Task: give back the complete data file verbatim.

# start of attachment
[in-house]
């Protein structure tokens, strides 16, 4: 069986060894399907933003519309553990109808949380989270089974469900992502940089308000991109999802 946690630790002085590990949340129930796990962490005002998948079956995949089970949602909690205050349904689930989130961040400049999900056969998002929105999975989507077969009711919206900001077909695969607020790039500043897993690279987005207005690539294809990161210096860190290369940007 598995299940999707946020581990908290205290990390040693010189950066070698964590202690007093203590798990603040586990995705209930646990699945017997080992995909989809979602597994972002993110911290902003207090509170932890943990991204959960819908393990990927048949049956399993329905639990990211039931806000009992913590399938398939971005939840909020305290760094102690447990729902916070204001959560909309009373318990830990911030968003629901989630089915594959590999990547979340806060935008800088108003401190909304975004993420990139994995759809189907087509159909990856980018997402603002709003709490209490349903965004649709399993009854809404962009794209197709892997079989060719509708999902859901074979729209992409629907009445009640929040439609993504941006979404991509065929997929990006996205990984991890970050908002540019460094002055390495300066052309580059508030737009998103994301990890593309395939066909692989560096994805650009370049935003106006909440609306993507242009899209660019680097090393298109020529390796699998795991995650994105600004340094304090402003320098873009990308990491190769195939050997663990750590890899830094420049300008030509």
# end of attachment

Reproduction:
[in-house]
């Protein structure tokens, strides 16, 4: 069986060894399907933003519309553990109808949380989270089974469900992502940089308000991109999802 946690630790002085590990949340129930796990962490005002998948079956995949089970949602909690205050349904689930989130961040400049999900056969998002929105999975989507077969009711919206900001077909695969607020790039500043897993690279987005207005690539294809990161210096860190290369940007 598995299940999707946020581990908290205290990390040693010189950066070698964590202690007093203590798990603040586990995705209930646990699945017997080992995909989809979602597994972002993110911290902003207090509170932890943990991204959960819908393990990927048949049956399993329905639990990211039931806000009992913590399938398939971005939840909020305290760094102690447990729902916070204001959560909309009373318990830990911030968003629901989630089915594959590999990547979340806060935008800088108003401190909304975004993420990139994995759809189907087509159909990856980018997402603002709003709490209490349903965004649709399993009854809404962009794209197709892997079989060719509708999902859901074979729209992409629907009445009640929040439609993504941006979404991509065929997929990006996205990984991890970050908002540019460094002055390495300066052309580059508030737009998103994301990890593309395939066909692989560096994805650009370049935003106006909440609306993507242009899209660019680097090393298109020529390796699998795991995650994105600004340094304090402003320098873009990308990491190769195939050997663990750590890899830094420049300008030509």